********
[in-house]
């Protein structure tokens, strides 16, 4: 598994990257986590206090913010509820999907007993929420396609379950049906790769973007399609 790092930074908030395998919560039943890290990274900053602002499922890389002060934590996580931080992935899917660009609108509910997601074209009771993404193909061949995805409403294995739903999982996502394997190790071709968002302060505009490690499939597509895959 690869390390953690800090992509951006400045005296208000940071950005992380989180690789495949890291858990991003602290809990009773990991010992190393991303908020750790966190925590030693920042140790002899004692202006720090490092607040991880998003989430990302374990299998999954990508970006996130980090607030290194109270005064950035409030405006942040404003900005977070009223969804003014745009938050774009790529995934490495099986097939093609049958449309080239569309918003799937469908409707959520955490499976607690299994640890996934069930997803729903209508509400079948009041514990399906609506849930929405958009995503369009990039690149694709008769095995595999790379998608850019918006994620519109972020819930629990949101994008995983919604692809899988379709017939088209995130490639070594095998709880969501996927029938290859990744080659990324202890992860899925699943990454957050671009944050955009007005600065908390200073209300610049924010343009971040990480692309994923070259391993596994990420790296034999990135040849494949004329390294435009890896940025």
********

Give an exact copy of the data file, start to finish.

[in-house]
């Protein structure tokens, strides 16, 4: 598994990257986590206090913010509820999907007993929420396609379950049906790769973007399609 790092930074908030395998919560039943890290990274900053602002499922890389002060934590996580931080992935899917660009609108509910997601074209009771993404193909061949995805409403294995739903999982996502394997190790071709968002302060505009490690499939597509895959 690869390390953690800090992509951006400045005296208000940071950005992380989180690789495949890291858990991003602290809990009773990991010992190393991303908020750790966190925590030693920042140790002899004692202006720090490092607040991880998003989430990302374990299998999954990508970006996130980090607030290194109270005064950035409030405006942040404003900005977070009223969804003014745009938050774009790529995934490495099986097939093609049958449309080239569309918003799937469908409707959520955490499976607690299994640890996934069930997803729903209508509400079948009041514990399906609506849930929405958009995503369009990039690149694709008769095995595999790379998608850019918006994620519109972020819930629990949101994008995983919604692809899988379709017939088209995130490639070594095998709880969501996927029938290859990744080659990324202890992860899925699943990454957050671009944050955009007005600065908390200073209300610049924010343009971040990480692309994923070259391993596994990420790296034999990135040849494949004329390294435009890896940025």